Newspaper article The Record (Bergen County, NJ)

Schools Tackle the 'Pipeline to Prison'

Newspaper article The Record (Bergen County, NJ)

Schools Tackle the 'Pipeline to Prison'

Article excerpt

A student who did bike tricks in a crosswalk during dismissal was charged with disorderly conduct. Another who entered school grounds while on suspension was accused of criminal trespassing. A third, who tampered with an elevator, causing "public annoyance and alarm," was hit with a criminal mischief charge.

The three incidents were among hundreds in New Jersey schools last spring that resulted in calls to police, according to a report by a member of the attorney general's Juvenile Justice Commission.

In South Carolina, the removal from a classroom of a student who refused to follow the directions of a police officer captured national attention because of the violent way it was handled. But juvenile justice experts in New Jersey say they have long been concerned about a deeper, more pervasive phenomenon -- school leaders calling police for minor infractions that are then dealt with in the criminal justice system when they might have been handled better through social services.

While New Jersey has been credited with reducing the percentage of juveniles who wound up in the criminal justice system over the past decade, there is a critical issue that is being debated: Are too many being charged for minor offenses and being branded juvenile delinquents, something that can have an impact on the rest of their lives?

"When that first fight takes place at school, when a young person is bullied, what do we do?" said Kevin Brown, executive director of New Jersey's Juvenile Justice Commission, speaking to about 350 educators and law enforcement officers from across New Jersey at a forum advocates titled "Avoiding the School-to-Prison Pipeline."

"Do we work with families?" Brown asked. "Do we line up services? Do we make sure young people have support they need so they don't go down that pipeline" to prison?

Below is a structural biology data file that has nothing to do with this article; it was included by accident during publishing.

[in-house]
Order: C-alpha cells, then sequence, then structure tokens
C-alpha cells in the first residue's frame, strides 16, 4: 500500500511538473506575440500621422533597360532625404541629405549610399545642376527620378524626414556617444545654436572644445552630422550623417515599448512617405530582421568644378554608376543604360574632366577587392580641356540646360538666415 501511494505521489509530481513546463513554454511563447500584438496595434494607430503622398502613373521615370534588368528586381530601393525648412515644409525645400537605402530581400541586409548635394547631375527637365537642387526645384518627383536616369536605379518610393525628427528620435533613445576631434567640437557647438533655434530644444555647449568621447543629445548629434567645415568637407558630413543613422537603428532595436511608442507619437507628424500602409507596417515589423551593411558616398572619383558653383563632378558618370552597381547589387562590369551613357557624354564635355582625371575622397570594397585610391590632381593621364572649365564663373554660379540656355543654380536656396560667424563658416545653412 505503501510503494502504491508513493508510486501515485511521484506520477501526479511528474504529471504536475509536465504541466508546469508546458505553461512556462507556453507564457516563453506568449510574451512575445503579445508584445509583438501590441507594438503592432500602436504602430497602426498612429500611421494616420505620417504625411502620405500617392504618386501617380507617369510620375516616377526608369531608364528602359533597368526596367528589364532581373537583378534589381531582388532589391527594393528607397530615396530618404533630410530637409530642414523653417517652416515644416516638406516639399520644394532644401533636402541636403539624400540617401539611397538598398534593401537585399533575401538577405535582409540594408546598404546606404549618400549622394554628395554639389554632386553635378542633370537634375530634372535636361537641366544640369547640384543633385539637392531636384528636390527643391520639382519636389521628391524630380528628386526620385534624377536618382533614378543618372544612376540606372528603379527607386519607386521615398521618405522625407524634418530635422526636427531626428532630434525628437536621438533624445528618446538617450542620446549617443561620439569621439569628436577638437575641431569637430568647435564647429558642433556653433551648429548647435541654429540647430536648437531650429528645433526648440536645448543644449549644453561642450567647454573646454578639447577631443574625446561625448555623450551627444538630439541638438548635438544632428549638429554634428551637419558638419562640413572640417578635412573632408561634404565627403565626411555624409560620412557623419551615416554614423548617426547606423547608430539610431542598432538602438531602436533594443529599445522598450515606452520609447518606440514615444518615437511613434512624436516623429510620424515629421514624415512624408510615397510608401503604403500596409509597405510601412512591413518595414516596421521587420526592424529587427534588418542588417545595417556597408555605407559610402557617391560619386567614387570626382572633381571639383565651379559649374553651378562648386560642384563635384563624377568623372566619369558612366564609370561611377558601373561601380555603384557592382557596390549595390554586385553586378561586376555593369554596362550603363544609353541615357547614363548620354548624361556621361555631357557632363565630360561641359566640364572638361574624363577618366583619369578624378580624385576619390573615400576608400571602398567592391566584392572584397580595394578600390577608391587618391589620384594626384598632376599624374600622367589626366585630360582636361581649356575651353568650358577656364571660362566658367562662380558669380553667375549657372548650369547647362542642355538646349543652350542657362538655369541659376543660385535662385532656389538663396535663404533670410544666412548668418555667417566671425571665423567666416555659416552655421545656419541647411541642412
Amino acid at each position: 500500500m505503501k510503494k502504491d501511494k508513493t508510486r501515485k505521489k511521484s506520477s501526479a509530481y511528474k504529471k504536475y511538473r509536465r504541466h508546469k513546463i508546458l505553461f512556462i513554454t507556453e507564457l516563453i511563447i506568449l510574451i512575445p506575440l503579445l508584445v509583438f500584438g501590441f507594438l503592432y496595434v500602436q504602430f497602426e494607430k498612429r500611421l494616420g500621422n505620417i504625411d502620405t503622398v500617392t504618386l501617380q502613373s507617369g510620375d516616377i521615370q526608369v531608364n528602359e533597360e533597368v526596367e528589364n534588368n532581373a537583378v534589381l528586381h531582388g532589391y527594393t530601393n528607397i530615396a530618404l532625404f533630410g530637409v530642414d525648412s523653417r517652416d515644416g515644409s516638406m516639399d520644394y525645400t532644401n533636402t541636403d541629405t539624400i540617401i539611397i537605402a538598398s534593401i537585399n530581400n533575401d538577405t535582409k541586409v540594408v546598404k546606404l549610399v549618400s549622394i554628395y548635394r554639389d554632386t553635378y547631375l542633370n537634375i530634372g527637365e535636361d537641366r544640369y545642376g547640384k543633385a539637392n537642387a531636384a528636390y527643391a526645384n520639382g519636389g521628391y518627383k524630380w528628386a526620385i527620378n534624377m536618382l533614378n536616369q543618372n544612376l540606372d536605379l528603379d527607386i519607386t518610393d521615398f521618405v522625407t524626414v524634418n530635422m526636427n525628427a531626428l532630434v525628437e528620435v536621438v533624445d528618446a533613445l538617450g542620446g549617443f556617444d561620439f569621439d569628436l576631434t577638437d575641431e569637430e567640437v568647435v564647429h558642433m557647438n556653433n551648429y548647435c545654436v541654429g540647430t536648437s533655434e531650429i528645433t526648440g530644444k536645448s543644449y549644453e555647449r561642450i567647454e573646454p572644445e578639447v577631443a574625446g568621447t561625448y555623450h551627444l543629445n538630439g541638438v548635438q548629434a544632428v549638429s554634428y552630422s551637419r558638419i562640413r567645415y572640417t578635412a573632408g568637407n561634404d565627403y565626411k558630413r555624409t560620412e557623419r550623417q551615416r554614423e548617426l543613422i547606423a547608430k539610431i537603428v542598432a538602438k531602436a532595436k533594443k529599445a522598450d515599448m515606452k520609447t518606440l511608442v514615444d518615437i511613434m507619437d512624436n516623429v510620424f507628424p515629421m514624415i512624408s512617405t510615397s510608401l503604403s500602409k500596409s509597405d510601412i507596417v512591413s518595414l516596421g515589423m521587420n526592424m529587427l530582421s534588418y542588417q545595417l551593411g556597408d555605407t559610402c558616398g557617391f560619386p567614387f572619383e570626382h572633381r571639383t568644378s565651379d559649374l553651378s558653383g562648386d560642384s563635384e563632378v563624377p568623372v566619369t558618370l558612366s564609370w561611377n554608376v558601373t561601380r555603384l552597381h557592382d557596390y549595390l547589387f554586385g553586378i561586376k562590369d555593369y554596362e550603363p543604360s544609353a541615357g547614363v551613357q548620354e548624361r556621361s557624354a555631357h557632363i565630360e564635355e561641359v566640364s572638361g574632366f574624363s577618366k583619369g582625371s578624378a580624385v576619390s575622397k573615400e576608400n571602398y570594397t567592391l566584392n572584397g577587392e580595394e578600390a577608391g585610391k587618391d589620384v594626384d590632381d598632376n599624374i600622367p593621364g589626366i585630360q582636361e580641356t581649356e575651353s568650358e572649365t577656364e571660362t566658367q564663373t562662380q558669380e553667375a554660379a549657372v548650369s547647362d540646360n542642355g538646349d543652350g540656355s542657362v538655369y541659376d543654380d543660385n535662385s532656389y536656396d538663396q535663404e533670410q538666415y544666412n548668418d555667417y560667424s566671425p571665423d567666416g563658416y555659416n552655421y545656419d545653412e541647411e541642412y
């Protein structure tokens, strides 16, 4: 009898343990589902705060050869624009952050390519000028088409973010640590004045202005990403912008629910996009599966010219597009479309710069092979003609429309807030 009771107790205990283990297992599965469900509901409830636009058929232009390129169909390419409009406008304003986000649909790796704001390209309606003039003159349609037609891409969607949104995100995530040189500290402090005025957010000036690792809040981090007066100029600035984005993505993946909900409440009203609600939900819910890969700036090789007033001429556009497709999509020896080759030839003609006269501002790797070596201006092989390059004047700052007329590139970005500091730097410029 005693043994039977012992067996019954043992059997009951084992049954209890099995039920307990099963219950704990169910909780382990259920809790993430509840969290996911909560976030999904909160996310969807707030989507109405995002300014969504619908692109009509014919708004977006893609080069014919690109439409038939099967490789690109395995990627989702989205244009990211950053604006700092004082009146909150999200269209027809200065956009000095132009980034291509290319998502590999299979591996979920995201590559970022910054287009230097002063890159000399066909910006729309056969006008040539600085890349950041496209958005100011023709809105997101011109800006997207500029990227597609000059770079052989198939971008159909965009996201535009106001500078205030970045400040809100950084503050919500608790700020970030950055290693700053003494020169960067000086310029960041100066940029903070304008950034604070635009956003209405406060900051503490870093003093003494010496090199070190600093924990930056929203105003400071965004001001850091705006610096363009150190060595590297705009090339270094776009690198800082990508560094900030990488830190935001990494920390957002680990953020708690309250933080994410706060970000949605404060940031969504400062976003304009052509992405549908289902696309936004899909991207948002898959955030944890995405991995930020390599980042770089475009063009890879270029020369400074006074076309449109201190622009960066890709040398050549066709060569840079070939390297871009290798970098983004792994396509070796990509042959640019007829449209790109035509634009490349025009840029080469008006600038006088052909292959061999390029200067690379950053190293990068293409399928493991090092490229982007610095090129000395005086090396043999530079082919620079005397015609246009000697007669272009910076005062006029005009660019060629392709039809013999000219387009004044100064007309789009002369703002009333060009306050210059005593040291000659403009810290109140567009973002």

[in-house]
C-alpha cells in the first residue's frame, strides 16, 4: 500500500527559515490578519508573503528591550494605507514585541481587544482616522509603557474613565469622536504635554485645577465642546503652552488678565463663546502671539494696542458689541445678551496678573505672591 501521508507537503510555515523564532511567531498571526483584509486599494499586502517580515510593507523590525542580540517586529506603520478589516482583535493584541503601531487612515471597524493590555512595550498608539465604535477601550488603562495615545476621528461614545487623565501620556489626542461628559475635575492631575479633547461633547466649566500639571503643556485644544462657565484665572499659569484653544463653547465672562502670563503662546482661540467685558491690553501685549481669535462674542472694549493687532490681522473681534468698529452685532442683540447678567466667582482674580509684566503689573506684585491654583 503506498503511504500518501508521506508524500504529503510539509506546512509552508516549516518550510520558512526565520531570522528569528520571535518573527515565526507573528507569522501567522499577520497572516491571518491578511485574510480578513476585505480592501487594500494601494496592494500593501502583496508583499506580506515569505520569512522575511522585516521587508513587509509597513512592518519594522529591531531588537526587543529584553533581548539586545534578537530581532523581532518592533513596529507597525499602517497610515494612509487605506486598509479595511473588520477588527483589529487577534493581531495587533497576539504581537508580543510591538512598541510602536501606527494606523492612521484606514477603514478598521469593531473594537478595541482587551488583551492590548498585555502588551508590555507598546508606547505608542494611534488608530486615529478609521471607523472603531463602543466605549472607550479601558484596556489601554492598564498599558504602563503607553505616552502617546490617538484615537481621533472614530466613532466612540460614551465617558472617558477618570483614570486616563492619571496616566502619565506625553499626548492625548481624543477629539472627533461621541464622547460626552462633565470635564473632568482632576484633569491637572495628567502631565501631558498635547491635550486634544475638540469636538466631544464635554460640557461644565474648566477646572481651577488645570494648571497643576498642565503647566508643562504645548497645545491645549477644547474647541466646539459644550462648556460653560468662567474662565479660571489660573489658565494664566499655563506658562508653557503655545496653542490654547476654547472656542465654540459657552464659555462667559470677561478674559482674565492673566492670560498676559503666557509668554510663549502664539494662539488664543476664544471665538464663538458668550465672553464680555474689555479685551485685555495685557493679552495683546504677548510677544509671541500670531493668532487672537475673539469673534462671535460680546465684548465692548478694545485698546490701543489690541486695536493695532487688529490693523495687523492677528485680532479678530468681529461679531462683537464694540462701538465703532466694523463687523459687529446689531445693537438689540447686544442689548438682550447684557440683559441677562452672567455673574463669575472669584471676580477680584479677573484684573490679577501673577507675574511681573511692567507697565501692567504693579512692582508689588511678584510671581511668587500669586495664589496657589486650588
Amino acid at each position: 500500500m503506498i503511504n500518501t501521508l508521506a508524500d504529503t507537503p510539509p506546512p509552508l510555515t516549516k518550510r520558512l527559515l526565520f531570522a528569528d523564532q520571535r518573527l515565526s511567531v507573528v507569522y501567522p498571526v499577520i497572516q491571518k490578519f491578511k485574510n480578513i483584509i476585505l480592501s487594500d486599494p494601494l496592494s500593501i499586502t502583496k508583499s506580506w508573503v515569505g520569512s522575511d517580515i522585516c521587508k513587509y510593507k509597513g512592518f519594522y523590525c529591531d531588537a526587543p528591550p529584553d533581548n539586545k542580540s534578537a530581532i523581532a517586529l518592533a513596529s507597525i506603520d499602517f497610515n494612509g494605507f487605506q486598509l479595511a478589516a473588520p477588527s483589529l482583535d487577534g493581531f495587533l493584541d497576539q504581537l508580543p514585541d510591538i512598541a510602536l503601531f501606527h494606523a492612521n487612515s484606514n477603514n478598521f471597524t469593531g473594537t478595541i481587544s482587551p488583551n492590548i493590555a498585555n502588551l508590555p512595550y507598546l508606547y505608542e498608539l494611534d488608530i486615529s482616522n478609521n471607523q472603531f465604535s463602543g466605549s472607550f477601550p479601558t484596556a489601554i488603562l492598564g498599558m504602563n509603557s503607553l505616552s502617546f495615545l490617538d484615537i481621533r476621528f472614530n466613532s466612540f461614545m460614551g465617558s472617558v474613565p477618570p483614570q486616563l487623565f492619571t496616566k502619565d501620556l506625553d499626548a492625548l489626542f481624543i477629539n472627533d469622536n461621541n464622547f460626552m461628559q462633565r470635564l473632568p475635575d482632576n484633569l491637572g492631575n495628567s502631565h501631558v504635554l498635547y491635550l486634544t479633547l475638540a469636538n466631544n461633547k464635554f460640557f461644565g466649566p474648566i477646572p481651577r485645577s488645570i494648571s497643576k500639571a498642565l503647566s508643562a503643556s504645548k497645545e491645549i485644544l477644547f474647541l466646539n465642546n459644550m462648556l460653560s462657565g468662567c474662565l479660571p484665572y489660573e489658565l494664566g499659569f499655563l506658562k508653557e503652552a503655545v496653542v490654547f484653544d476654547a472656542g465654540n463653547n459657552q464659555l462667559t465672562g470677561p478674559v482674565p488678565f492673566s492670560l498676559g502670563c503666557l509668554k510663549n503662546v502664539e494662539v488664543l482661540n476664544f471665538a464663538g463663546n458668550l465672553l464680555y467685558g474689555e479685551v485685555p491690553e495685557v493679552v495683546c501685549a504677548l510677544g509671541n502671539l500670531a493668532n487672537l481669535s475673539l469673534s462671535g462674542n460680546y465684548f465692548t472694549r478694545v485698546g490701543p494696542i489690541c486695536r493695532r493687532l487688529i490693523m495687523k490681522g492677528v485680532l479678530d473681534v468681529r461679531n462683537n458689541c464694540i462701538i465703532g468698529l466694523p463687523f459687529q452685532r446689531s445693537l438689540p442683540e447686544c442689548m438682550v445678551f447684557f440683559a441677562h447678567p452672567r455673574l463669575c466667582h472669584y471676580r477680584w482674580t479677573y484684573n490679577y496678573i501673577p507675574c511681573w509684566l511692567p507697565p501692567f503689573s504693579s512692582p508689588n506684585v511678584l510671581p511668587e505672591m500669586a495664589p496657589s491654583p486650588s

To be clear, no one is arguing that police have no place in school when public safety is threatened. With school shootings becoming an ever more common occurrence and President Obama decrying the country's gun violence, the same experts who worry about the criminalization of student misbehavior acknowledge that police play a vital role in protecting schools.

"Certainly, if there is an active shooter situation or if there is clearly a law enforcement criminal offense that is happening, that is a different situation," said Abby Anderson, executive director of the Connecticut Juvenile Justice Alliance, referring to offenses that pose a public threat.

But across the United States, calls are growing to end the criminalization of student misbehavior that critics say disproportionately affects African-American and special-education students. Critics say students are more likely to drop out of school and to face more serious legal problems if they are charged as youths. They say that violations such as fighting, disrupting classrooms and writing graffiti, once handled in school, don't merit a police response. And they are asking for school-based police to focus on student outreach, not discipline.

The conversation about policing in schools is happening across the country and at the White House, as more groups question American incarceration rates and as controversial school incidents make news. New Jersey has already made inroads to reduce its juvenile detention population, cutting it by 60 percent over the past decade. This has been done in part by steering students who are charged with minor infractions to committees intended to help them, instead of courts.

A statewide report shows that police were notified by school officials in 5,289 instances in the last academic year. In nearly half of those cases, a criminal complaint was filed with police or by police. …

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